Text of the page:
Wednesday, April 16, 2008
No, I'm not depressed. I was just bummed recently when the cover illustration I created for the NY Press got butchered by its design staff. Above is the illustration before I sent it in to them. They asked me to create a colorful image of a porcine man cutting into a big meaty steak. So I had fun with it. I really got into delineating the fatty areas of the meat, and the perspective was a neat challenge. At the risk of sounding like I'm tooting my own horn, I was pleased with the outcome.
When I saw the final cover on the stand (above), I was totally shocked. Not only was the typographic treatment tacky and dreadful, but they had gone in (without permission) and totally altered the color of the steak! On top of that insult, they obscured my initials. They had ALREADY asked me to remove my entire signature, what more did they want? I always sign my pieces in one way or another. That's an illustrator's right usually.
The pride I had felt for my finished illustration was completely shattered by their treatment of it. It was as if someone was TRYING to choose the absolute worst typeface, layout, and alteration. First of all, darkening the steak turned it into a shapeless muddy blob. I really don't think it reads like a steak this way. It looks more like a pool of clotted blood. Secondly, the TYPE. The type treatment had to be the most high-school usage of typography on a major weekly I've ever seen. Seriously, it's not even readable. I understand they were trying to create an aggressive, in-your-face "sales pitch" tone, but they completely failed and created more visual "noise" for our advertisement polluted city. The "Salsa" typeface used in "IN-SA-A-A-A-A-ANE!" is poorly stretched (using a cheap Photoshop effect) leaving it practically illegible. The type above it isn't much better either. It's placement on the left creates all sorts of visual tangents with the image below it, rendering it hard to read as well. On top of these visual errors, it's not even that clever or amusing. It's more like a slap in the face. Tell me, during a busy day in New York, why would anyone's eyes linger long enough to read this mess?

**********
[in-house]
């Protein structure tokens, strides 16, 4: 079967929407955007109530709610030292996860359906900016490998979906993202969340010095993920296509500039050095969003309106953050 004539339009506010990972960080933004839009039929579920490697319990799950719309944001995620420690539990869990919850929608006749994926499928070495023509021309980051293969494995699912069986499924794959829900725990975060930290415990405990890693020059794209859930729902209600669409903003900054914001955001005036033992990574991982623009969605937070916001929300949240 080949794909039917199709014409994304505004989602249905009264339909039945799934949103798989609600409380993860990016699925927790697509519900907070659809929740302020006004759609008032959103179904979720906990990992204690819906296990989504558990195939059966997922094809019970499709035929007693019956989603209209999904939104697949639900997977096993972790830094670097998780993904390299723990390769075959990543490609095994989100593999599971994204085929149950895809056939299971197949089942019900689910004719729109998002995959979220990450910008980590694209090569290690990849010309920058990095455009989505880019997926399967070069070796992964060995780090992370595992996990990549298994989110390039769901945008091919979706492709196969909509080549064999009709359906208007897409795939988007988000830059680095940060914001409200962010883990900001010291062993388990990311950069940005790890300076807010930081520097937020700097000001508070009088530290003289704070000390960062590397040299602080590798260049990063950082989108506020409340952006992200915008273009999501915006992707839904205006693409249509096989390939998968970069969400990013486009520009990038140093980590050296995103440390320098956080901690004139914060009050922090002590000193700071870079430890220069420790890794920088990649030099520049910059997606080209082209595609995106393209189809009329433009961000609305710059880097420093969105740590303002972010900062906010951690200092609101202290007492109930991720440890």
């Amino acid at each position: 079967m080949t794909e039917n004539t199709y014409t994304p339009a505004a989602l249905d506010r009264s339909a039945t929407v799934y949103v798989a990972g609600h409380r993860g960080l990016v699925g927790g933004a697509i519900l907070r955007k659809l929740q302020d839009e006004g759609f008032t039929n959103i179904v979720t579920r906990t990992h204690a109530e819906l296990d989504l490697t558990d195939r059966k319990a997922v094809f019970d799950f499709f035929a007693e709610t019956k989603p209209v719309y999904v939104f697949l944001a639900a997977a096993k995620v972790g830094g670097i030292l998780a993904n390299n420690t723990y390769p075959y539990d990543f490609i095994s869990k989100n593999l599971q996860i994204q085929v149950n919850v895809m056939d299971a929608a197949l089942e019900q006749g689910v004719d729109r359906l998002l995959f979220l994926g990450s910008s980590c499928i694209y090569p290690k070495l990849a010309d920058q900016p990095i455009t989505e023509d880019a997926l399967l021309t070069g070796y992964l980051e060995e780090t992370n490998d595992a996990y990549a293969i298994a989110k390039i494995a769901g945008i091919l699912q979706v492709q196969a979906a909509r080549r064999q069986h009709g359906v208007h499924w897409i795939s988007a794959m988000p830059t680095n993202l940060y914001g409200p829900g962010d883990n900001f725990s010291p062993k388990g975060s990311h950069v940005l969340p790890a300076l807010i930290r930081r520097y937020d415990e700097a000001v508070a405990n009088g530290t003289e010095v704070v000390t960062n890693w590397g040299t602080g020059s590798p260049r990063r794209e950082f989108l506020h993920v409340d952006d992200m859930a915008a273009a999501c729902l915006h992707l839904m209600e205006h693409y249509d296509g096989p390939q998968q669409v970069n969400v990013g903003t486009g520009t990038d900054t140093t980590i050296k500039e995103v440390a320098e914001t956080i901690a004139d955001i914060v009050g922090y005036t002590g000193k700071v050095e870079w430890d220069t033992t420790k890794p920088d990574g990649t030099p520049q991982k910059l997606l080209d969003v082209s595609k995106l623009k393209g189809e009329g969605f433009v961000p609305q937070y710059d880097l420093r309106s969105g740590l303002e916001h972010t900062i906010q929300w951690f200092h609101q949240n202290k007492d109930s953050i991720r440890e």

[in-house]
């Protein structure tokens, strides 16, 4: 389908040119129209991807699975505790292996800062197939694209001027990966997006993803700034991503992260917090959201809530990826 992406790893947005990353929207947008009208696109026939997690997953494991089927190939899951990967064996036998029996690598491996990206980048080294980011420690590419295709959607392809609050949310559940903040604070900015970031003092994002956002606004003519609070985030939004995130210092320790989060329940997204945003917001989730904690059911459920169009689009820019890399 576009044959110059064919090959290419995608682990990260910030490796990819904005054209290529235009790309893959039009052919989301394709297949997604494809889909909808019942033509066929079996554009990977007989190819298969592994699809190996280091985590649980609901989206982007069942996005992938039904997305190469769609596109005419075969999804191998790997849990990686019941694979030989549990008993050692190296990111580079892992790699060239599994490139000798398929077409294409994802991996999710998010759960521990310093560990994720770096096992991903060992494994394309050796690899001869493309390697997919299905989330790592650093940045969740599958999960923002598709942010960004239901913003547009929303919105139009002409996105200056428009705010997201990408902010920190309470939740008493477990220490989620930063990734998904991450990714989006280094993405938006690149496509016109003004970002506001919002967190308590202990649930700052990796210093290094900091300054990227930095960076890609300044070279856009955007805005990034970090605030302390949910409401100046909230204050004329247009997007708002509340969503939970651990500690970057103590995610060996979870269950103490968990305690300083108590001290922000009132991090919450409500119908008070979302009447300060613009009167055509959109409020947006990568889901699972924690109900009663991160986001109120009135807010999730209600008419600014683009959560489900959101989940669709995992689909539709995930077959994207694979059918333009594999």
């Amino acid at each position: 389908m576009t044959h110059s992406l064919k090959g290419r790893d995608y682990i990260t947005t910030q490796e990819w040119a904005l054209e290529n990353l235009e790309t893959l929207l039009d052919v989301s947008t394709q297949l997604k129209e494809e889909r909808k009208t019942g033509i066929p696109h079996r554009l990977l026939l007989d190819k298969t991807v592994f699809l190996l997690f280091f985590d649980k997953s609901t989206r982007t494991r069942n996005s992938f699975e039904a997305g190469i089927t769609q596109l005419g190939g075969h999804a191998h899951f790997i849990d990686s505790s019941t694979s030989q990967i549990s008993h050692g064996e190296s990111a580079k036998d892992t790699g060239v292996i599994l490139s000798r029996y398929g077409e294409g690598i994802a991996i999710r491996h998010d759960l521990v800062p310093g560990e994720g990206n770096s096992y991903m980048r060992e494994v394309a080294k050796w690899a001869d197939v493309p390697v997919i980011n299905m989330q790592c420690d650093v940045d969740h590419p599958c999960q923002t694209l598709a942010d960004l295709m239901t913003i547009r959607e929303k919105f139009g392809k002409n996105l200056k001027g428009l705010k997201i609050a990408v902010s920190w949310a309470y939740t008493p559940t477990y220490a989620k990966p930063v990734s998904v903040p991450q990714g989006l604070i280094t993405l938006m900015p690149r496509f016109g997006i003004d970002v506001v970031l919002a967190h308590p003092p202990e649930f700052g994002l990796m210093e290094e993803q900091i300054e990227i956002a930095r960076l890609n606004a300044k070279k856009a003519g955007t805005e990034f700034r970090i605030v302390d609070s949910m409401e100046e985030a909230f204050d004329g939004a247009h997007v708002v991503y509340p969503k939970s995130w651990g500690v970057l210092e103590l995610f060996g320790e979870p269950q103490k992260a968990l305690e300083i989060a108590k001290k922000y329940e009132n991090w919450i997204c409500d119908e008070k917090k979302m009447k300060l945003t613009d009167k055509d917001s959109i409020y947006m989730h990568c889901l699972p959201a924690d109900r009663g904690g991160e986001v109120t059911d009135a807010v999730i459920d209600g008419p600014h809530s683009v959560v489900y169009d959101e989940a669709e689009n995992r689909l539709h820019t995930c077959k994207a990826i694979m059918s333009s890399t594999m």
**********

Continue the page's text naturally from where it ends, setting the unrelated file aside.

This is the problem with the New York Press. They try to compete with the Village Voice, but they don't give their paper the same thoughtful design treatment the Voice usually affords. A good cover uses an arresting image to draw you in, and then informs you with smart typography. When typography is this messy and obnoxious, it repels the viewer. I am incredibly dismayed that an alternative paper here in NEW YORK CITY, a capitol of good design, can be so design ignorant. And this isn't the first cover I've seen mangled, either.
I was so unhappy with the outcome of this cover I decided to redesign my own version specifically for my portfolio. Check it out below. I'm no typographic master, but I think my version is already ten times better than the existing cover. The image draws you in and even points to the type (with the knife). "Insane Prices" is allowed to leap forward in yellow, grabbing your attention, while the smaller type reveals the details neatly while contained in the steak. Isn't it much more pleasing to look at this way? I'd love to hear whether you agree with me or if you think I'm crazy. I feel like anyone at the helm of a paper would–and should–understand these visual rules. Apparently, ANYONE off the street can design the cover of a publication these days. I know one thing for sure, if someone tried to submit writing on the same level as the botched cover design above, the editor would surely throw it out.
That's what I'm depressed about. Why isn't design given the same respect? It works wonders when administered properly. Often, it's what makes the consumer pick up your product in the first place.
Below is another cover illustration I did for the NY Press last Fall. They did a better job with this one, but I think it could be better. Thanks for reading my rant. :)